Developing Government’s Human Voice

I recently guest posted on Jennifer Leggio’s (@Mediaphyter) blog on ZDNet. The topic is about focusing on creating a government that is more human and is focused on relationship building instead of just data and platforms. I’m interested in your feedback so don’t be shy!

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Good read. I like the idea regarding relationships. I think both companies and government struggle with forming real relationships. It is easier to write pr speak and common scripts but the only way to get real trut and buy in from people is to speak on a real way. It is interesting to think that sometimes the smaller institutions like small business or local government are actually better at this as they interact directly with people and are not bogged down by rules and standard procedures.

Christoph Berendes

I’m in full agreement about the value of focussing on relationships. Given your experience with Public Diplomacy at State, I’d expect that you have some great stories about how your group identified key relationships, worked to infuse the human voice of government, and rethought the what and how of your mission(s).

Please share.

Lovisa Williams

Public Diplomacy has always been about building relationships. All relationships are built on trust. I think social media provides us with some unique opportunities to extend current relationships and begin to engage people we may never have had the opportunity to engage in the past. To answer your question, yes we are looking at how we do business not just what technologies we use. We are looking at what is the core pieces of Public Diplomacy and how do we need to change to better achieve these objectives. One of the things we are doing is starting to empower our people on the ground. They have the language and cultural expertise. Not to mention they also may have a face to face relationship built with people in the local communities. We want to better empower these people to make decisions on how to talk about strategic policy objectives and tell us in Washington what is needed to get the job done. We are also exploring how to move to a flatter organization with more trust being instilled to middle level and lower level employees. This is not a comfortable position for Government and will take time. But I think the investment and the honest introspection will serve us well in the future.

Christoph Berendes

Thanks, Lovisa. Could you add specifics regarding say some of the relationships PD has focussed on, how you might empower people on the ground? I suspect this gets too close to the work in progress, but it would be interesting and helpful for others wrestling with similar questions.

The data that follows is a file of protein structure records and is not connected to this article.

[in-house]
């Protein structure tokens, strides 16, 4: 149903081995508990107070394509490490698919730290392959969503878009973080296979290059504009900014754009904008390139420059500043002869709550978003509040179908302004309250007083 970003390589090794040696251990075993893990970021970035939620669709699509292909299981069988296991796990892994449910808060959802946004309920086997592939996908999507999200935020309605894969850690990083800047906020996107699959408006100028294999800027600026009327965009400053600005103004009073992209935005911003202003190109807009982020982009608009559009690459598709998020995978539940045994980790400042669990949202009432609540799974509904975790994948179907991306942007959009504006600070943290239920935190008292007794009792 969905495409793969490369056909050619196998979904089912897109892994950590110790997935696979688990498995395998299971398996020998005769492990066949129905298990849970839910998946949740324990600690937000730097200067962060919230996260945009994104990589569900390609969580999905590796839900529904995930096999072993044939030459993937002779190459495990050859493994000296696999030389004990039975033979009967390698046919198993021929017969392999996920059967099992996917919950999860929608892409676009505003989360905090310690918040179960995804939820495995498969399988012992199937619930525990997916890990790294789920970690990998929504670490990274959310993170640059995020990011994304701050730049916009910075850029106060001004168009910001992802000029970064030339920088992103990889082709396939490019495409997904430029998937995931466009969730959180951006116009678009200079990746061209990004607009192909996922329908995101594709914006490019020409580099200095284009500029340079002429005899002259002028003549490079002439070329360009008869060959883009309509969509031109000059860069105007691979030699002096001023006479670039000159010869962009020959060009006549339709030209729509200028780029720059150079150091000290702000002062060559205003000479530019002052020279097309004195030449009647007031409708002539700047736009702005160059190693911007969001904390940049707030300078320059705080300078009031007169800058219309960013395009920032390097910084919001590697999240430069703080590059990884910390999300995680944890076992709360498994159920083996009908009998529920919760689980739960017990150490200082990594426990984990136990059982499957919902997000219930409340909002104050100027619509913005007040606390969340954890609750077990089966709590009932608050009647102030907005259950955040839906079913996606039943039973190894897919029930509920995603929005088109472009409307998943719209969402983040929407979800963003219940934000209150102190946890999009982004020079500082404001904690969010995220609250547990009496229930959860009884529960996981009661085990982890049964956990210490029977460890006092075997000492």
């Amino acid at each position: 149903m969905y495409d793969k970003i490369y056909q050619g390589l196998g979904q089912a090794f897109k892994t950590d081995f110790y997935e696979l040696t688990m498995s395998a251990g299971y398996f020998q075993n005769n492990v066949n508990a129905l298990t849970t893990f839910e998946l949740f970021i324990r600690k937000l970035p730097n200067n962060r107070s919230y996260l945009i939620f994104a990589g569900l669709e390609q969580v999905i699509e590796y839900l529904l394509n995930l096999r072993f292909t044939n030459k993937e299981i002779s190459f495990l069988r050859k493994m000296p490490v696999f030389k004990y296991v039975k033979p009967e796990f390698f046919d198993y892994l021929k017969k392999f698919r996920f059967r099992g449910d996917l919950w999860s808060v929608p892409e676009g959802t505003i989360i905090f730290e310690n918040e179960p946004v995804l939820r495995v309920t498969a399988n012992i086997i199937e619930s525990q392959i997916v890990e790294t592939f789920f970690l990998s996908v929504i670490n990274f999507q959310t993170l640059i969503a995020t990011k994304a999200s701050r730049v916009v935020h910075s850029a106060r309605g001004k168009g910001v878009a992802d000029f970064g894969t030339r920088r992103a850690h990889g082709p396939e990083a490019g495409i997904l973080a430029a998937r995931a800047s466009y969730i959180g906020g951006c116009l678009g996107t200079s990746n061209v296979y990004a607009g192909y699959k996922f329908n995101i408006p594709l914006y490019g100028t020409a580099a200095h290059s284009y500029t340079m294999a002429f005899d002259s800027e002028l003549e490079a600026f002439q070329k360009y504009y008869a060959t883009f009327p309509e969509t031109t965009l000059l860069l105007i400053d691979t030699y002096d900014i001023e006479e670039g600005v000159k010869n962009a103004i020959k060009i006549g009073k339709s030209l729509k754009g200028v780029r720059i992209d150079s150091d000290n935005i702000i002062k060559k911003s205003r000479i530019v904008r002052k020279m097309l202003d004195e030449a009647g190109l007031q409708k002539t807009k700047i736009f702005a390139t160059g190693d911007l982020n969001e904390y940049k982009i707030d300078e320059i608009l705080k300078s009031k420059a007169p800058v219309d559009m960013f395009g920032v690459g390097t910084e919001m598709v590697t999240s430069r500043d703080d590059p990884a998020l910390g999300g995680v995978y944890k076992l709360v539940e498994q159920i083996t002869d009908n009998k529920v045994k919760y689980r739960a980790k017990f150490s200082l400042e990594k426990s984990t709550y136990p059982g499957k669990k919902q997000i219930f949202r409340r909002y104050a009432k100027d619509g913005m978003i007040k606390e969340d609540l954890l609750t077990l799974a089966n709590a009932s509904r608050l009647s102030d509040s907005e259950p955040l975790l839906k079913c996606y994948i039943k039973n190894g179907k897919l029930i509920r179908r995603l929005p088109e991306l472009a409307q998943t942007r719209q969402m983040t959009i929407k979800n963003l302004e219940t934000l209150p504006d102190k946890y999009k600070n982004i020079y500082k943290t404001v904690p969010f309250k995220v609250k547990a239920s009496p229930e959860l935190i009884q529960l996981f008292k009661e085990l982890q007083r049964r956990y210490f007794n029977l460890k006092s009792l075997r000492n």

Sydney Smith-Heimbrock

Lovisa, this is very good stuff – and part of my dissertation research! I am looking at the skills federal managers need in order to govern by network — and key among those is the recognition that relationships are the key to building networks — and the ability to develop strong relationships not just between the manager and his/her network partners — but also among other network actors (some of whom may not see the need for relationship). I’d love to include in my study you and any colleagues of yours working on the same area. This would require taking a brief (15 min) survey on the skills you believe are needed, and how you define your role as a federal manager. Let me know if you’re interested and how to contact you.

Lovisa Williams

@Sydney, yes we would be happy to help you out. We have at least a half a dozen people who would be able to provide you with some feedback. Please email me at [email protected]. Thank you.

@Christoph I am checking to see what I can post here that would be helpful. I hope to post something later tonight. I haven’t forgotten.

John Moore

Lovisa, If possible I would love to learn more about the approaches you have seen in this area, what has worked, what has failed. Could you chat and share information for me to share with my blog readers?


Stephen F Murphy

We operate large contact centers for the Federal government and have hundreds of conversations with people daily, people with real problems, family issues, no insurance, violence, and drug abuse. We collect large volumes of data that helps inform government about programs, but we are also subject to privacy regulations, many of the well warranted due to the nature of the work we do. But these same privacy regulations also shut off our ability to build a range of relationships even with organizations that regularly seek out our services. As I often say, what price privacy in an age of follow me?